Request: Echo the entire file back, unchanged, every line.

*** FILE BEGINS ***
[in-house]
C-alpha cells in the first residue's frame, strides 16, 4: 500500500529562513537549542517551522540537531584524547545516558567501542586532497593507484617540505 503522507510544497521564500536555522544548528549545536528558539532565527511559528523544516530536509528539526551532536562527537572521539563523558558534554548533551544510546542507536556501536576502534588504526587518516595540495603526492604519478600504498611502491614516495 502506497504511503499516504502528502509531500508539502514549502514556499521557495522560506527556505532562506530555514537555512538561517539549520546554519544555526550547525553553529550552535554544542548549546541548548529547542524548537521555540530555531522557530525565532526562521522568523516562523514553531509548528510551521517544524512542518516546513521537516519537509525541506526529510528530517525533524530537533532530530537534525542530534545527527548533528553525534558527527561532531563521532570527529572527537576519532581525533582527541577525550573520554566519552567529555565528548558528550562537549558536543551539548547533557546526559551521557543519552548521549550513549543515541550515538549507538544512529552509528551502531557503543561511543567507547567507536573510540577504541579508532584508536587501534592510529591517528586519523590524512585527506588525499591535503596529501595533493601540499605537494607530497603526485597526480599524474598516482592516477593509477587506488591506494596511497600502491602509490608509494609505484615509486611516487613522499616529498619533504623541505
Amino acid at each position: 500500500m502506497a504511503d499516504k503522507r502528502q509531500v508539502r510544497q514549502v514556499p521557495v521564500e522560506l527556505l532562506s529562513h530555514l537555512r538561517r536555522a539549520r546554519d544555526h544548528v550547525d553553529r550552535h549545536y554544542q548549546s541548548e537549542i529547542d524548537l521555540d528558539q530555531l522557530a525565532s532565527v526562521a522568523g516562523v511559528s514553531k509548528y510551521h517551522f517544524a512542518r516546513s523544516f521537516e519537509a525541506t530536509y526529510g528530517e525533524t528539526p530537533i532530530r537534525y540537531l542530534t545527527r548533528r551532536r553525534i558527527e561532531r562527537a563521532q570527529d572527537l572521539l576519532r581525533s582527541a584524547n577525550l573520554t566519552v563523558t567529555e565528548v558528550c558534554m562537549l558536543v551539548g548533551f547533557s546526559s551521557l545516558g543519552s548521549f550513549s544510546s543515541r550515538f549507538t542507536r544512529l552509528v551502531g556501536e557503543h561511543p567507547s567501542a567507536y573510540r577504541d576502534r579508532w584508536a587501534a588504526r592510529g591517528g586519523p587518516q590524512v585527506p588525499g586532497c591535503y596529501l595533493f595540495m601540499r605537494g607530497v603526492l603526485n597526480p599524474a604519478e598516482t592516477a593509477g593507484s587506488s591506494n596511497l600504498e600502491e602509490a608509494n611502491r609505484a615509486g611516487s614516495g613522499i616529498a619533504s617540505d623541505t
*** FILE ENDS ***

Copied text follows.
[in-house]
C-alpha cells in the first residue's frame, strides 16, 4: 500500500529562513537549542517551522540537531584524547545516558567501542586532497593507484617540505 503522507510544497521564500536555522544548528549545536528558539532565527511559528523544516530536509528539526551532536562527537572521539563523558558534554548533551544510546542507536556501536576502534588504526587518516595540495603526492604519478600504498611502491614516495 502506497504511503499516504502528502509531500508539502514549502514556499521557495522560506527556505532562506530555514537555512538561517539549520546554519544555526550547525553553529550552535554544542548549546541548548529547542524548537521555540530555531522557530525565532526562521522568523516562523514553531509548528510551521517544524512542518516546513521537516519537509525541506526529510528530517525533524530537533532530530537534525542530534545527527548533528553525534558527527561532531563521532570527529572527537576519532581525533582527541577525550573520554566519552567529555565528548558528550562537549558536543551539548547533557546526559551521557543519552548521549550513549543515541550515538549507538544512529552509528551502531557503543561511543567507547567507536573510540577504541579508532584508536587501534592510529591517528586519523590524512585527506588525499591535503596529501595533493601540499605537494607530497603526485597526480599524474598516482592516477593509477587506488591506494596511497600502491602509490608509494609505484615509486611516487613522499616529498619533504623541505
Amino acid at each position: 500500500m502506497a504511503d499516504k503522507r502528502q509531500v508539502r510544497q514549502v514556499p521557495v521564500e522560506l527556505l532562506s529562513h530555514l537555512r538561517r536555522a539549520r546554519d544555526h544548528v550547525d553553529r550552535h549545536y554544542q548549546s541548548e537549542i529547542d524548537l521555540d528558539q530555531l522557530a525565532s532565527v526562521a522568523g516562523v511559528s514553531k509548528y510551521h517551522f517544524a512542518r516546513s523544516f521537516e519537509a525541506t530536509y526529510g528530517e525533524t528539526p530537533i532530530r537534525y540537531l542530534t545527527r548533528r551532536r553525534i558527527e561532531r562527537a563521532q570527529d572527537l572521539l576519532r581525533s582527541a584524547n577525550l573520554t566519552v563523558t567529555e565528548v558528550c558534554m562537549l558536543v551539548g548533551f547533557s546526559s551521557l545516558g543519552s548521549f550513549s544510546s543515541r550515538f549507538t542507536r544512529l552509528v551502531g556501536e557503543h561511543p567507547s567501542a567507536y573510540r577504541d576502534r579508532w584508536a587501534a588504526r592510529g591517528g586519523p587518516q590524512v585527506p588525499g586532497c591535503y596529501l595533493f595540495m601540499r605537494g607530497v603526492l603526485n597526480p599524474a604519478e598516482t592516477a593509477g593507484s587506488s591506494n596511497l600504498e600502491e602509490a608509494n611502491r609505484a615509486g611516487s614516495g613522499i616529498a619533504s617540505d623541505t